The process of providing property owners with detailed information about their groundwater rights has played out almost unchanged for decades. It has been slow. And cumbersome. And inconvenient to people holding a right to use groundwater.
That is now changing. In mid-January, the Arizona Department of Water Resources’ website will feature a new “interactive” search map that – for the first time – will allow the public to conveniently access geographical and other data about their groundwater rights.
Prepared by the Department’s Active Management Area (AMA) section with the assistance of ADWR’s IT specialists, the new interactive map will assist the holders of groundwater rights – an estimated 4,000 to 5,000 landowners – with information regarding the location and boundaries of their groundwater rights, as well as a wealth of other data, including image information and aerial views, the number of acres included in each right and the annual allotment of each right.
The system provides layers of maps that, for example, allow a viewer to determine how a parcel of land lines up with groundwater rights, or to determine which rights (or how many) are within a given sub-basin.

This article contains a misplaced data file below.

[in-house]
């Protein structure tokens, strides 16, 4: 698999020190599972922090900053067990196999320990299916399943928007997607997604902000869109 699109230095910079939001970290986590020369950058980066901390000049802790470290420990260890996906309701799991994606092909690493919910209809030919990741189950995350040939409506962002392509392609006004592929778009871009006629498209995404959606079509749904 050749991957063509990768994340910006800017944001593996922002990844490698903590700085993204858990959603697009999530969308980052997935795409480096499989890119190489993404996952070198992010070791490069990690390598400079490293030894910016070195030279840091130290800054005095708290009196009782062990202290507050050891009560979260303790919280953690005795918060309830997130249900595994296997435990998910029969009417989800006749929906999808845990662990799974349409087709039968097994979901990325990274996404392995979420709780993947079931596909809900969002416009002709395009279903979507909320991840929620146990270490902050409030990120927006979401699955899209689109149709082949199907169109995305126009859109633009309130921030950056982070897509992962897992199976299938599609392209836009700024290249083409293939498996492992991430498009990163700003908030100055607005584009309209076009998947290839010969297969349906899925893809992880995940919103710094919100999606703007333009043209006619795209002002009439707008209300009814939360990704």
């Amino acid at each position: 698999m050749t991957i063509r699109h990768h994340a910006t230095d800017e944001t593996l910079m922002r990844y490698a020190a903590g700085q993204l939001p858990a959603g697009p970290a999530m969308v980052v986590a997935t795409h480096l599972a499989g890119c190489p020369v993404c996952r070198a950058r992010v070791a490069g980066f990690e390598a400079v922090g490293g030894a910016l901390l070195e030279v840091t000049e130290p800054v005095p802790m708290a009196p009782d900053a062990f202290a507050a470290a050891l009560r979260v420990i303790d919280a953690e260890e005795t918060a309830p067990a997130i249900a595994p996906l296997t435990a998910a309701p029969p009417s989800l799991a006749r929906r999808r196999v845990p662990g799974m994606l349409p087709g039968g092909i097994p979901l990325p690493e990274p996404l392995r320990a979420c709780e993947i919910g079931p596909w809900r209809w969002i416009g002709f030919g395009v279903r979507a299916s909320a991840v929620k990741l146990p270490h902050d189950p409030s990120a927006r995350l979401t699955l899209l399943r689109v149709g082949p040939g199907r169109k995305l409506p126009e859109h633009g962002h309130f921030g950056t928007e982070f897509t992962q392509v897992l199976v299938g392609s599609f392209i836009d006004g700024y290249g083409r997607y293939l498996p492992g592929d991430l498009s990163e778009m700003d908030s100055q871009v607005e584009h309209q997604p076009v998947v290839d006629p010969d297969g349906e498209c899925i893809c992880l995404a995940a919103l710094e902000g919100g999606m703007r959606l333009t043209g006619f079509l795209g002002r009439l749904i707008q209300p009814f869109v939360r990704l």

The system was designed with the intent of providing a way to determine if a parcel of land has a grandfathered right appurtenant to it.
Specifically, the Grandfathered Right (GFR) Web Map, as it is known, is an interactive map intended for use by owners and lessees of irrigation grandfathered groundwater rights and of “Type 1” non-irrigation GFRs.
The map also should prove useful to buyers and sellers of land within an AMA, among others. The map shows the boundaries of all active GFRs, as well as the type of each GFR (for example, whether the GFR is for irrigation, Type 1 non-irrigation, exempt small rights, or other uses). It also will indicate if a GFR has been extinguished and/or developed.
In addition to providing detailed information to those holding groundwater rights, the map’s developers anticipate it will be of value to water providers and irrigation districts as well – indeed, any entity seeking information about groundwater rights within its service area.
ADWR’s Active Management Area section regularly fields questions about the boundaries of groundwater rights. Until now, someone seeking information would have to wait for the Department’s personnel to create a map tailored to their request to share with them.
The new, online system changes (and simplifies) all that. It can be easily searched and viewed by address, parcel number, owner name or groundwater-right number.
The Grandfathered Right Web Map will be active by mid-January. A “work in progress” version of the website can be viewed here: http://gisweb2.azwater.gov/igfr